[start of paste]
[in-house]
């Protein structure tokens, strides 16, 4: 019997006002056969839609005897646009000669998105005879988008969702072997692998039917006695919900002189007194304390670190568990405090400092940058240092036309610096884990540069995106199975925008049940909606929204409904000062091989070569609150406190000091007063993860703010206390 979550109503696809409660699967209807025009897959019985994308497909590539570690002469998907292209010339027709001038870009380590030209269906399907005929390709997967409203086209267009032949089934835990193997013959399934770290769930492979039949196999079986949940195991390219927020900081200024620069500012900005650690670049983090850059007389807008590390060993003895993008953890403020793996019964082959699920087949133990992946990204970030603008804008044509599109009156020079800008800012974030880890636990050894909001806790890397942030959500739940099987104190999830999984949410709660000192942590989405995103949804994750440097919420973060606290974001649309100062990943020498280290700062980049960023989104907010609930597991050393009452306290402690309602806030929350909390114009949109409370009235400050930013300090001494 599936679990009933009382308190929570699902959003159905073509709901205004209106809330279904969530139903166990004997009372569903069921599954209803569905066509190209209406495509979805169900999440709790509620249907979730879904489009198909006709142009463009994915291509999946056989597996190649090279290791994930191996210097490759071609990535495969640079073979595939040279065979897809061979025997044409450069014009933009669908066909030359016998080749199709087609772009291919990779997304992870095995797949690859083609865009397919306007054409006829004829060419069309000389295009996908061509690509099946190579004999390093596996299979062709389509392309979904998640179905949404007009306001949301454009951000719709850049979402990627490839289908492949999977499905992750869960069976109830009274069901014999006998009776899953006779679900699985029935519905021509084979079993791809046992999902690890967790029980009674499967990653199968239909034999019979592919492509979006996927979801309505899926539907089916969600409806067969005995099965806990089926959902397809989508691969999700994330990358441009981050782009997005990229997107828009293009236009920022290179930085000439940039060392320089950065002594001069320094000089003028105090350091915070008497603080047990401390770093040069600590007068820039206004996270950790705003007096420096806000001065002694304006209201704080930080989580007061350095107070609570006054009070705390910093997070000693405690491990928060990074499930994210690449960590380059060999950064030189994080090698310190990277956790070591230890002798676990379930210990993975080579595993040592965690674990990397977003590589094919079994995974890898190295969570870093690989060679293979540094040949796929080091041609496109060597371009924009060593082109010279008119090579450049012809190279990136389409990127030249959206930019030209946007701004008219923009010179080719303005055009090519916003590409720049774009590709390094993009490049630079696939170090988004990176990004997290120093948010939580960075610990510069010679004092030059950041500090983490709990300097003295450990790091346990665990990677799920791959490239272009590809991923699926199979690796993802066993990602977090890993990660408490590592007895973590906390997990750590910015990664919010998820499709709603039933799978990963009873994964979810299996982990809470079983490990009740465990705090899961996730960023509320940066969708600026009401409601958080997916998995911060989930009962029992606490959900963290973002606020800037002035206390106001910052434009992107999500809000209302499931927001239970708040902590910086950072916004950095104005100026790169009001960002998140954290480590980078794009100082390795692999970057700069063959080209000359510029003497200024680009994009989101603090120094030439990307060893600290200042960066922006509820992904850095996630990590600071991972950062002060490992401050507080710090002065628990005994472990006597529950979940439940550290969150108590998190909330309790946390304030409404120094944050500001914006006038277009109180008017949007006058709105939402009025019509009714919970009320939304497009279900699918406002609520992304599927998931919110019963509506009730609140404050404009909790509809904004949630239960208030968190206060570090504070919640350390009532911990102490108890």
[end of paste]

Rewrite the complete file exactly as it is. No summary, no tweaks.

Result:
[in-house]
């Protein structure tokens, strides 16, 4: 019997006002056969839609005897646009000669998105005879988008969702072997692998039917006695919900002189007194304390670190568990405090400092940058240092036309610096884990540069995106199975925008049940909606929204409904000062091989070569609150406190000091007063993860703010206390 979550109503696809409660699967209807025009897959019985994308497909590539570690002469998907292209010339027709001038870009380590030209269906399907005929390709997967409203086209267009032949089934835990193997013959399934770290769930492979039949196999079986949940195991390219927020900081200024620069500012900005650690670049983090850059007389807008590390060993003895993008953890403020793996019964082959699920087949133990992946990204970030603008804008044509599109009156020079800008800012974030880890636990050894909001806790890397942030959500739940099987104190999830999984949410709660000192942590989405995103949804994750440097919420973060606290974001649309100062990943020498280290700062980049960023989104907010609930597991050393009452306290402690309602806030929350909390114009949109409370009235400050930013300090001494 599936679990009933009382308190929570699902959003159905073509709901205004209106809330279904969530139903166990004997009372569903069921599954209803569905066509190209209406495509979805169900999440709790509620249907979730879904489009198909006709142009463009994915291509999946056989597996190649090279290791994930191996210097490759071609990535495969640079073979595939040279065979897809061979025997044409450069014009933009669908066909030359016998080749199709087609772009291919990779997304992870095995797949690859083609865009397919306007054409006829004829060419069309000389295009996908061509690509099946190579004999390093596996299979062709389509392309979904998640179905949404007009306001949301454009951000719709850049979402990627490839289908492949999977499905992750869960069976109830009274069901014999006998009776899953006779679900699985029935519905021509084979079993791809046992999902690890967790029980009674499967990653199968239909034999019979592919492509979006996927979801309505899926539907089916969600409806067969005995099965806990089926959902397809989508691969999700994330990358441009981050782009997005990229997107828009293009236009920022290179930085000439940039060392320089950065002594001069320094000089003028105090350091915070008497603080047990401390770093040069600590007068820039206004996270950790705003007096420096806000001065002694304006209201704080930080989580007061350095107070609570006054009070705390910093997070000693405690491990928060990074499930994210690449960590380059060999950064030189994080090698310190990277956790070591230890002798676990379930210990993975080579595993040592965690674990990397977003590589094919079994995974890898190295969570870093690989060679293979540094040949796929080091041609496109060597371009924009060593082109010279008119090579450049012809190279990136389409990127030249959206930019030209946007701004008219923009010179080719303005055009090519916003590409720049774009590709390094993009490049630079696939170090988004990176990004997290120093948010939580960075610990510069010679004092030059950041500090983490709990300097003295450990790091346990665990990677799920791959490239272009590809991923699926199979690796993802066993990602977090890993990660408490590592007895973590906390997990750590910015990664919010998820499709709603039933799978990963009873994964979810299996982990809470079983490990009740465990705090899961996730960023509320940066969708600026009401409601958080997916998995911060989930009962029992606490959900963290973002606020800037002035206390106001910052434009992107999500809000209302499931927001239970708040902590910086950072916004950095104005100026790169009001960002998140954290480590980078794009100082390795692999970057700069063959080209000359510029003497200024680009994009989101603090120094030439990307060893600290200042960066922006509820992904850095996630990590600071991972950062002060490992401050507080710090002065628990005994472990006597529950979940439940550290969150108590998190909330309790946390304030409404120094944050500001914006006038277009109180008017949007006058709105939402009025019509009714919970009320939304497009279900699918406002609520992304599927998931919110019963509506009730609140404050404009909790509809904004949630239960208030968190206060570090504070919640350390009532911990102490108890």